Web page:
Voter turnout so far in the St. Petersburg City Council municipal election is low. As of Thursday afternoon, turnout was just 8 percent with nearly 16,000 ballots returned.
That could signal low overall turnout in the Nov. 5 election that is less than two weeks away. In the 2015 City Council election, the most recent municipal race without a mayor on the ballot, overall voter turnout was 17.2 percent. Of that, 79 percent of voters returned a mail ballot, which means a gap in turnout between the two races is not likely to be filled with election day voters.
Of the ballots cast so far in this year’s race, 7,635 came from Democrats, 5,522 from Republicans and 2,464 from independent voters.
The total mail ballots counted in 2015 was nearly 28,000, more than 10,000 more than have been returned so far in this election.
There is still some time for turnout to catch up. Voters should return their ballots by Tuesday to ensure it has enough time to reach the Supervisor of Elections by election day.
The previous election for City Council seats on this year’s ballot showed a slight edge for Republican voters in turnout with 20.1 percent voting in the election compared to 19.5 percent of Democrats. However, Democratic voters far outnumber Republicans. In 2015 there were more than 29,000 more registered Democrats than Republicans.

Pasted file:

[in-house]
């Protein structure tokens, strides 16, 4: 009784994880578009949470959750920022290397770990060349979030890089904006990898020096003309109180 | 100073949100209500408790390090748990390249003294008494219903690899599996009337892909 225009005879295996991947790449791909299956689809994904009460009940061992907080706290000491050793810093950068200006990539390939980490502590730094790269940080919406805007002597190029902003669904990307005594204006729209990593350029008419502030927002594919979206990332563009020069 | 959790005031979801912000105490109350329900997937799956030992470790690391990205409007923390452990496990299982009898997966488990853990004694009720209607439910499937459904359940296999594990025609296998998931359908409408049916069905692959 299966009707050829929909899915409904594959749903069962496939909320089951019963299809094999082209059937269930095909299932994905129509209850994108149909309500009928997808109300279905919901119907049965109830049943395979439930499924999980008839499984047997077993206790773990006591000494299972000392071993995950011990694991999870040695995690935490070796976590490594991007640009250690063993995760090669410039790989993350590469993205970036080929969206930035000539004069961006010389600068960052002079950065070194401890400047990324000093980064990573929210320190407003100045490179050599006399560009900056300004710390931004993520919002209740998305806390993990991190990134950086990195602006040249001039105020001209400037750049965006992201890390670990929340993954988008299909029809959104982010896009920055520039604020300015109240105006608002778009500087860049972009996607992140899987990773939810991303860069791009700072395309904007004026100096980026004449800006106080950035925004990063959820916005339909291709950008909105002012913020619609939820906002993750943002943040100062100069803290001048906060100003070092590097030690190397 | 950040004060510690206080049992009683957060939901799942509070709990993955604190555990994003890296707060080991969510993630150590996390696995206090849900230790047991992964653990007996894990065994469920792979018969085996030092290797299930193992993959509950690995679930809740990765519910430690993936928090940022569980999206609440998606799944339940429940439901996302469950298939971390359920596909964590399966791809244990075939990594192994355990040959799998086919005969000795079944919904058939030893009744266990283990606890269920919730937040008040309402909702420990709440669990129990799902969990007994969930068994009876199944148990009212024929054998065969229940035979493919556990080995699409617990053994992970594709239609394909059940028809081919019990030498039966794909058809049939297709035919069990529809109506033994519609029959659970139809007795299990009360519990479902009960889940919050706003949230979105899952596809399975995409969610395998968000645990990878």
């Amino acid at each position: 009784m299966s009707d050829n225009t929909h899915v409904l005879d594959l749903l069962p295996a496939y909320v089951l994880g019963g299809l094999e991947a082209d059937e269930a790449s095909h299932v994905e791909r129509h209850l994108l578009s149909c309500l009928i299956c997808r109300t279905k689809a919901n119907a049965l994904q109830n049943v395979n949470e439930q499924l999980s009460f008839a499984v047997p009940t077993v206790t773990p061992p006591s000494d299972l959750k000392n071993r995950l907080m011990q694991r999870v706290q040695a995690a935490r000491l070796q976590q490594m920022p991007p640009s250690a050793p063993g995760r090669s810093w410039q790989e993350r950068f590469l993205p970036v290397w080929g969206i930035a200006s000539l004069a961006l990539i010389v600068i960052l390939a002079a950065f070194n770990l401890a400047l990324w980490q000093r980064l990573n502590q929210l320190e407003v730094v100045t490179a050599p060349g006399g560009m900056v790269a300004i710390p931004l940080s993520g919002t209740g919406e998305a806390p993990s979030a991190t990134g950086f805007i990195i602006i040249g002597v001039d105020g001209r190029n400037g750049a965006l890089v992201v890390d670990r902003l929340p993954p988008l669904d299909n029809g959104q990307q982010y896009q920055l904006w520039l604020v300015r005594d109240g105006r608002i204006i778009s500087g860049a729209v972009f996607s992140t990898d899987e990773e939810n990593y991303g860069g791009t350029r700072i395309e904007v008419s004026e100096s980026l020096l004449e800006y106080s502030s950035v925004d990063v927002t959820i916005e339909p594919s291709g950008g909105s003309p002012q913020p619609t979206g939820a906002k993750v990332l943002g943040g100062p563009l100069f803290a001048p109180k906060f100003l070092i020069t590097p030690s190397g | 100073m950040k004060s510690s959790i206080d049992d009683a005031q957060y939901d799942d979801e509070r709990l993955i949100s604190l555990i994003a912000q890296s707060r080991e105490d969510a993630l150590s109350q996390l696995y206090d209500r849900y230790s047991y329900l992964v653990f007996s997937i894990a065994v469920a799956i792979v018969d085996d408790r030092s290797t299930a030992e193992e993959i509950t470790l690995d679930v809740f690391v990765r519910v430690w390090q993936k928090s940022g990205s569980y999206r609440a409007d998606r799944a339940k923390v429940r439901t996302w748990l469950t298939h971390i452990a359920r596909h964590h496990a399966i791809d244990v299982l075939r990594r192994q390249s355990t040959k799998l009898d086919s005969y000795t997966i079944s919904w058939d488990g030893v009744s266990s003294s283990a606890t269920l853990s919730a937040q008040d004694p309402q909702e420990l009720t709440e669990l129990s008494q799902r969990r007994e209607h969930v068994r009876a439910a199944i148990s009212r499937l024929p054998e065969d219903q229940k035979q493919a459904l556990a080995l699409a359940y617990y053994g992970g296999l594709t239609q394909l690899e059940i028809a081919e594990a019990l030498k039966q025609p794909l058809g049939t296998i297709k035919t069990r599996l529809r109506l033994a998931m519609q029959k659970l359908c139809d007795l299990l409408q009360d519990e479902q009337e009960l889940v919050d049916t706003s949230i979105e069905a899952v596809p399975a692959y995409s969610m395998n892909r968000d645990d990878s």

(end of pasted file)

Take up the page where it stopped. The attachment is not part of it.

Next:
That gap has now grown to more than 36,000, according to the most recent voter roll report in September.
Party affiliation could be a factor in the nonpartisan City Council race. Three races have seen partisanship emerge as a campaigning tool.
In District 3, Orlando Acosta has been blasting his opponent, incumbent Ed Montanari, in mailers tying the Republican to President Donald Trump.
Both District 5 candidates, Trenia Cox and Deborah Figgs-Sanders, are Democrats, but Figgs-Sanders supporters, including Mayor Rick Kriseman, have criticized Cox for taking significant contributions from conservative donors or those with ties to former Mayor Rick Baker.
District 1 includes Democrat John Hornbeck running against Republican Robert Blackmon. Blackmon recently tried to distance himself from any potential criticism about his party affiliation in a Democratic-leaning city by sending fliers to voters painting him as a “progressive voice for St. Pete.”
In all, four races are on the ballot this year. District 7 pits incumbent Lisa Wheeler-Bowman against challenger Eritha “Akile” Cainion. The District 5 race is the only competitive one.
In 2015 only three races were on the ballot, with just one being competitive.